Last December, a 29-year-old woman in a vegative state gave birth. The staff at the assisted living facility she had been living in since she was three years old didn’t even notice she was pregnant until they realized she was in labor.
A nurse at the facility has was arrested and charged with sexual assault and vulnerable adult abuse, but many people with loved ones in assisted living facilities are not satisfied that this is a strong enough response.
Patients rights advocates and families with loved ones in long-term care facilities are calling on states to adopt laws allowing patients and their families to install hidden cameras in their rooms so staff behavior can be monitored. The nursing home industry strongly objects to such schemes.
Right now, Texas is one of ten states that has a law allowing video monitoring in some long-term care facilities. A 2013 law allows the state’s 13 intermediate care facilities, which serve nearly 3,000 patients with intellectual disabilities, to install and operate video surveillance equipment in common areas. Government officials say the cameras have both confirmed and cleared staff in allegations of abuse, neglect, or exploitation.
Whether this law should be expanded is up for debate.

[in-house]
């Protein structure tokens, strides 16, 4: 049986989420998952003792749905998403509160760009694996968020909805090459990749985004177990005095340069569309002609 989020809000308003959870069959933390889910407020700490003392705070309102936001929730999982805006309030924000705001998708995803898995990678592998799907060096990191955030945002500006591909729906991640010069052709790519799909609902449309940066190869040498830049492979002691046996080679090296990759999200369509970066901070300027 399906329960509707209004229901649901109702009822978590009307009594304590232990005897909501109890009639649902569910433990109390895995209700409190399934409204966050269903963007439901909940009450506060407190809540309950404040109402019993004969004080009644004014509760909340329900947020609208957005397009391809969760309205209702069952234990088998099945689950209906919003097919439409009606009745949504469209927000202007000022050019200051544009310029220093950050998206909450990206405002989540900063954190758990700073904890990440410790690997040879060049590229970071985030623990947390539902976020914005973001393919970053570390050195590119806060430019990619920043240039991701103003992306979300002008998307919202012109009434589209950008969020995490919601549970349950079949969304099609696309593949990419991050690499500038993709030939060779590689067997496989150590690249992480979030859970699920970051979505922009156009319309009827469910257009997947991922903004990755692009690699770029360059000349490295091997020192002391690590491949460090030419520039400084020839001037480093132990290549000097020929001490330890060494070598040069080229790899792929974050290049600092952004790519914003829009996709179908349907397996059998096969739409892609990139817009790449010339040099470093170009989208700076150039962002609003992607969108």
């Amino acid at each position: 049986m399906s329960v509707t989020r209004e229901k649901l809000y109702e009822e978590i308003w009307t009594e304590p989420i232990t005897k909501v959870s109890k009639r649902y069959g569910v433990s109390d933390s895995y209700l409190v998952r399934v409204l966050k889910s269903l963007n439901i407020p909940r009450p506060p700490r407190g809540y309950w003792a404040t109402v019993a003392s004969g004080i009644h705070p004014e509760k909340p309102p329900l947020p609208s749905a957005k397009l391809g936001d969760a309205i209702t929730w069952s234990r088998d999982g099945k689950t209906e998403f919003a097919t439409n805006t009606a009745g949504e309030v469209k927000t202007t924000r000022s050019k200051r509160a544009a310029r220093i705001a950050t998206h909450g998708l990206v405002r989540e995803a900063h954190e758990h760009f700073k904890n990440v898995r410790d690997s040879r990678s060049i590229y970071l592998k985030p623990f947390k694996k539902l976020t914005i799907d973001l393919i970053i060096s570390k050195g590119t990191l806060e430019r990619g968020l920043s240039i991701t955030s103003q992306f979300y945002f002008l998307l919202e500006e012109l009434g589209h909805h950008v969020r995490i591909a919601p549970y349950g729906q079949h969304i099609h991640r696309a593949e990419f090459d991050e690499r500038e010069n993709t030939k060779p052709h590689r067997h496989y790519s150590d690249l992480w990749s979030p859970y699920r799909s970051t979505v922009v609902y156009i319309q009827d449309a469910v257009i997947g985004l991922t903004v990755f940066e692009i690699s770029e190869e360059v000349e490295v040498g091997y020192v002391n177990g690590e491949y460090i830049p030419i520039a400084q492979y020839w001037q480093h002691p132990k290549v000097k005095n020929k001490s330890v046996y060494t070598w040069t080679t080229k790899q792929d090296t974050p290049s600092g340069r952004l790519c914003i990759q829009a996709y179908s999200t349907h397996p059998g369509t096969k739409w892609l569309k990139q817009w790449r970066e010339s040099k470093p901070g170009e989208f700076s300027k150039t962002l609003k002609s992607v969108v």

In some ways, in-room cameras would be like the dashboard cams that many Houston area drivers have installed in order to gather evidence in case of an auto accident. The footage often provides crucial evidence of fault, and can be used to identify hit and run drivers. It is there if you need it, but most of it goes unwatched. In-room cameras could work the same way. The patient or their family members could call up footage if they suspect something bad has happened.
But having a camera in your car and being recorded in your home, 24 hours a day, 7 days a week, is pretty different. There are obviously privacy concerns, which are amplified by the fact that some patients are not be able to communicate their preferences on the topic.
As a personal injury firm that handles a fair number of nursing home abuse cases, this is an issue we will continue to monitor. We are zealous advocates for our clients, and we always want to present the best evidence possible to hold the people who harm them accountable, but the right to privacy is also something we value.